Conservation's Fifth Director Retires

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Published on: Dec. 2, 1996

Last revision: Oct. 25, 2010

commissioners, our elected officials, including our governor, and many organizations."

Presley turns 66 in December and says he is blessed with good health which will help him enjoy more outdoor time after retirement. "It seemed like the higher I moved in the organization," he said, "the less time I have to spend in the outdoors doing what I like to do."

What he especially likes to do is fish for goggle-eye. "My wife likes to fish, and we like to get down on the Gasconade or the Current or the Jack's Fork and catch goggle-eye. I think they are the best eating fish there are."

Presley said his family, including his wife, Bonnie, daughter, Nanci Beck, son, Jeffrey, and his five grandchildren will be glad to see him retire, so he can spend more time with them.

"When my children were growing up was when I was really busy, devoting a lot of time to a demanding job," he said. "Sometimes I would go to work early in the morning and wouldn't come back from firefighting until the middle of the night. Then I'd leave again in the morning before my kids woke up.

"My wife, Bonnie - bless her heart - sometimes ended up being mom and dad to the kids. She would fix me a meal of fried chicken and all the fixings and bring it to where I was working. She brought the kids, too and would say to them, 'By the way, I want to introduce you to your daddy.'"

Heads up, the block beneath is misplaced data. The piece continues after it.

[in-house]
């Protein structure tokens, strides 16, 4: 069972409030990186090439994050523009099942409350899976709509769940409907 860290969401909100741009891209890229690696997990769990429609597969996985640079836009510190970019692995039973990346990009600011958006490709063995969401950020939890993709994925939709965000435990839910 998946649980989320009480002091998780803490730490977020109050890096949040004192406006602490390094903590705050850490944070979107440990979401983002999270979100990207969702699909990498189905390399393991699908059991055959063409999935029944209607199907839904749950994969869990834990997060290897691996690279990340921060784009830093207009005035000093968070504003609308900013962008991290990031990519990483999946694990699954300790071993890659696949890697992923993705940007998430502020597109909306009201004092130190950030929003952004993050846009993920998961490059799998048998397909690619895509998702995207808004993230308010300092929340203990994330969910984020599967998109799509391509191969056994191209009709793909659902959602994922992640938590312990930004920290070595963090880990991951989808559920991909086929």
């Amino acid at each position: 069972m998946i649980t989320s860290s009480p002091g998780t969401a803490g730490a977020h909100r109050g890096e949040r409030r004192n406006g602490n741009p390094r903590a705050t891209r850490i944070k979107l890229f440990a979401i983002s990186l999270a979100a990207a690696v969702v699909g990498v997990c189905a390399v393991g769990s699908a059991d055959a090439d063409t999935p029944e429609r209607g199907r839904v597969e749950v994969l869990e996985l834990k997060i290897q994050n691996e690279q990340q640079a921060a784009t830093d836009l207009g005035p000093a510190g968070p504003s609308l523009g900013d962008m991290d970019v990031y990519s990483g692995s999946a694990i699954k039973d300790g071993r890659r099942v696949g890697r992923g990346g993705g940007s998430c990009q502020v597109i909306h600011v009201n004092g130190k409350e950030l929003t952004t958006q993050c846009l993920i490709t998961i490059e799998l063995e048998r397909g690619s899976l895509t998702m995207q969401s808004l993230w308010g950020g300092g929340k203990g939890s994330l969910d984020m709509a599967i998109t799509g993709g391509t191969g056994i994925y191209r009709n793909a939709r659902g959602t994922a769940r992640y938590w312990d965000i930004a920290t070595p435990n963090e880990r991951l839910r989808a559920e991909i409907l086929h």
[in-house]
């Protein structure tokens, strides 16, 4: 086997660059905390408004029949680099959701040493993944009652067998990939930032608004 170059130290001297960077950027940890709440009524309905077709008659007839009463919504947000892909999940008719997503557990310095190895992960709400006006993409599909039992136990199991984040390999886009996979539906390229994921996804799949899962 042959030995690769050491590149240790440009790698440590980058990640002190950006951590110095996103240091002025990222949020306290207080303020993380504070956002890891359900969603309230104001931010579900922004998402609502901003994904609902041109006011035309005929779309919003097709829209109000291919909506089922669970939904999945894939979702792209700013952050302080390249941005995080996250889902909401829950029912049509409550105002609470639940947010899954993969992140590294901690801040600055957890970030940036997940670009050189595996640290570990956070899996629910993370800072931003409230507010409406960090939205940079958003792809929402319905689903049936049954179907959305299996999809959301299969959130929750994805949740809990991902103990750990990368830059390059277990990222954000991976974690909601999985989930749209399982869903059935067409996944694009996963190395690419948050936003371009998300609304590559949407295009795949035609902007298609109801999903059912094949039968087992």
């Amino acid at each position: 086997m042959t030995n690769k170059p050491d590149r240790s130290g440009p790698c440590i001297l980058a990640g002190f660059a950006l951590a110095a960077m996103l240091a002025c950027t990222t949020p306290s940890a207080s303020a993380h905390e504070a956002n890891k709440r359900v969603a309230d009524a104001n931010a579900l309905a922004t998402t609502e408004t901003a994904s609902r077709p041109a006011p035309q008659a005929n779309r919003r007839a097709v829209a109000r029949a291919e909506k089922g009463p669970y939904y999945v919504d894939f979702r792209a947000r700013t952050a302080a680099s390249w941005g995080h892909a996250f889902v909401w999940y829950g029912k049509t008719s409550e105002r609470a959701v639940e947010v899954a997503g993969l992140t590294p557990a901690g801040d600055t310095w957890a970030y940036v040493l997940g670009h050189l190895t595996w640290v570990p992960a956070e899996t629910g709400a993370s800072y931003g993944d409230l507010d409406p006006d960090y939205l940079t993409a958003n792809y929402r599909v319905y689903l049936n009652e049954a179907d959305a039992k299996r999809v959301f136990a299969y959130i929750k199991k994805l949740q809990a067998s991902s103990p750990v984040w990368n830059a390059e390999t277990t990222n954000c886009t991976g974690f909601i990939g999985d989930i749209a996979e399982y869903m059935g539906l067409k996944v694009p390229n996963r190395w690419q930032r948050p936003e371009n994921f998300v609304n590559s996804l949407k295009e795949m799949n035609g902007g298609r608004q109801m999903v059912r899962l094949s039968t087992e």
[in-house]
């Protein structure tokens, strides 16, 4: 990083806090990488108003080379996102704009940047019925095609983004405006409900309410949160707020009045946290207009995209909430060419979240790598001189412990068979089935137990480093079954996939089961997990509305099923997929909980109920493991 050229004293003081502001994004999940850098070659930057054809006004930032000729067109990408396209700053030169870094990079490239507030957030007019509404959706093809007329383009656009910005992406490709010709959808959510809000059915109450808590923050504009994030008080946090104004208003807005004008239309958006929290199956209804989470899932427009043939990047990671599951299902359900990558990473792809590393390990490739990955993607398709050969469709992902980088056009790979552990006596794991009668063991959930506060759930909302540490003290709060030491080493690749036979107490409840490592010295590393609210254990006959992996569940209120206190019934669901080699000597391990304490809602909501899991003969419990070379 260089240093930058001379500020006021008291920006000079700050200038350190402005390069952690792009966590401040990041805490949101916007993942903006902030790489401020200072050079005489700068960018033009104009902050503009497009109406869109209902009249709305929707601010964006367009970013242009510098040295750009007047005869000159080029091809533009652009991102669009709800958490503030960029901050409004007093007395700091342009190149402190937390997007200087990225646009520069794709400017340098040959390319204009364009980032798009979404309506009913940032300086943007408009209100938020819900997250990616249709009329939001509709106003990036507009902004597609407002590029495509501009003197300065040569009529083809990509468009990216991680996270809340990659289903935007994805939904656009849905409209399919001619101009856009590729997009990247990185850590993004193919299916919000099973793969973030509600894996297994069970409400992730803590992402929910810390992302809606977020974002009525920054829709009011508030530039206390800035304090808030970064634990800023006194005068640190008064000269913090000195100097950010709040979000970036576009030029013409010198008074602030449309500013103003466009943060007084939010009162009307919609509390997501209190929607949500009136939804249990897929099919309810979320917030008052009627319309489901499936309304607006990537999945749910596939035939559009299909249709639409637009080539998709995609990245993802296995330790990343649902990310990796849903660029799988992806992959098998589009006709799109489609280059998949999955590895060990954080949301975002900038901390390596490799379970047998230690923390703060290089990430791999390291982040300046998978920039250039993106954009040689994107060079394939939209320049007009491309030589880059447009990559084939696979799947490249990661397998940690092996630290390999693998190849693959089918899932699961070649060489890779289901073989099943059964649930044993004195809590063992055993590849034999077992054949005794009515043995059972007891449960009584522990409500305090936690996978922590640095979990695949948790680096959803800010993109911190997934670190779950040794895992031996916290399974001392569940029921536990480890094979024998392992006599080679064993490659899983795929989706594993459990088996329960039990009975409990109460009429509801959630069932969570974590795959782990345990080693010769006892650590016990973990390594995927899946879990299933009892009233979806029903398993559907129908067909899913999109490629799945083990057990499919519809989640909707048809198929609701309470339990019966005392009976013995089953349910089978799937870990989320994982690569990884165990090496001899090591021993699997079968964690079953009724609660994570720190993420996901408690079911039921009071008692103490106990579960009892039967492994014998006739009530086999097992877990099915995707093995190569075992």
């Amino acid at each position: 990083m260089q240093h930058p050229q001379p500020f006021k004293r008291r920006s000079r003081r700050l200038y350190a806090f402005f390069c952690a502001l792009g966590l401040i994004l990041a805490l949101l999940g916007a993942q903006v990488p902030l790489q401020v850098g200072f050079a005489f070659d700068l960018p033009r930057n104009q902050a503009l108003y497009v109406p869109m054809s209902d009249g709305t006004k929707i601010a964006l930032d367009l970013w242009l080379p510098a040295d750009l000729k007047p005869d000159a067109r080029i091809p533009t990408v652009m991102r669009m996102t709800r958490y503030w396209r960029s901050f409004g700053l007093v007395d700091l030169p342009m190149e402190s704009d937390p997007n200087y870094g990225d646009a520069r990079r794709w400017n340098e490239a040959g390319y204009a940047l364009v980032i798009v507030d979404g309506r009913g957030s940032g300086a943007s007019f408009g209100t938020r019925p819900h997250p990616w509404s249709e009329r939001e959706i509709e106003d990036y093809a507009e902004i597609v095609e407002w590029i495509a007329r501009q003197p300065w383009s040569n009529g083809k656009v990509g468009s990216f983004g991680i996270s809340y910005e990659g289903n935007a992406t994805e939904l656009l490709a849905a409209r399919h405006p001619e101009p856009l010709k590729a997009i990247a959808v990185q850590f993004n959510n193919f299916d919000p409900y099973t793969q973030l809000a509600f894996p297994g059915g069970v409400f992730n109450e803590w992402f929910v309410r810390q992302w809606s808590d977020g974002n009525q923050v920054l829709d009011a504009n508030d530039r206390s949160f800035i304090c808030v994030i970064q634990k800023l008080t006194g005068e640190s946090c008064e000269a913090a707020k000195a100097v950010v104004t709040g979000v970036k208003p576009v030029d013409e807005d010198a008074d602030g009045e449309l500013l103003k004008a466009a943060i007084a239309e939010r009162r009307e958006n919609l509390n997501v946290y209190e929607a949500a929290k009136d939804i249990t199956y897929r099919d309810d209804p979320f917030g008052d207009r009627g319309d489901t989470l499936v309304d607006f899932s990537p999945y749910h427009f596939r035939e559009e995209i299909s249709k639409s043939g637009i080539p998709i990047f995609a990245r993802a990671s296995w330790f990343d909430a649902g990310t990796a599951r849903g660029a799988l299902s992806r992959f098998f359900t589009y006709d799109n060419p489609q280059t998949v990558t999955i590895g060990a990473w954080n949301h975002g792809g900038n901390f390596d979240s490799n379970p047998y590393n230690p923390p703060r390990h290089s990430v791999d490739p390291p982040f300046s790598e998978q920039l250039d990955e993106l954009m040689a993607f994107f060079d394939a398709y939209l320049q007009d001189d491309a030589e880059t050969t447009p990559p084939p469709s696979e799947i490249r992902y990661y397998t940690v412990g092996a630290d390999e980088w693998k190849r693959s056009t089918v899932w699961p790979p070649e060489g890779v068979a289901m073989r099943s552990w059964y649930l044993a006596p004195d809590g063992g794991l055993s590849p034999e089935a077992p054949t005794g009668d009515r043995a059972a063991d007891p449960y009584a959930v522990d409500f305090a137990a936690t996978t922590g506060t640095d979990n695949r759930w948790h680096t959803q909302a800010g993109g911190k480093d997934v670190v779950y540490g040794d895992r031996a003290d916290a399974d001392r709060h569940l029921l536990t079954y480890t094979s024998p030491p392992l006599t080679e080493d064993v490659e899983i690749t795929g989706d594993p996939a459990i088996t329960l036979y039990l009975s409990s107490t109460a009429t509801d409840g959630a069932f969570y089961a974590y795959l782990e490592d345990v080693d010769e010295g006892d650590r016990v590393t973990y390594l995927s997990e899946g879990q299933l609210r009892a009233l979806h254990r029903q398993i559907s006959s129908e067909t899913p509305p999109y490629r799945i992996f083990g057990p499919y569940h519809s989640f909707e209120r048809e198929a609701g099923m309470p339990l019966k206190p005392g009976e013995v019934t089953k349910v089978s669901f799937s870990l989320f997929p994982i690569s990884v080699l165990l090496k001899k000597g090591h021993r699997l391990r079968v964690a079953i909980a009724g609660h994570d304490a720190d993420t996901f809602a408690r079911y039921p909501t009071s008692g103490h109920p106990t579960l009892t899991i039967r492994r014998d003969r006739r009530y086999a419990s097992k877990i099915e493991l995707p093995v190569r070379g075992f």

Although he will no longer direct the Conservation Department, Presley said he intends to remain busy and involved.

"I'll sit back for a while and see how my life shapes up," he said, "but I don't think I'll become stagnant. I might find another job. Another option is volunteering. There's a lot of need out there at hospices, veteran's homes and the like."

Although the baton is being passed to a new director, Presley said the abundant natural resources of this state will continue to be in good hands, thanks to the talented people within the Conservation Department and the high level of support for conservation shown by the public and by elected officials.

"There comes a time when people should step aside and let some new blood take over," he said. "Right now, we're pretty much on track with all the goals and objectives and programs in place. And we have the confidence of the people of this state. What better time for me to leave?"

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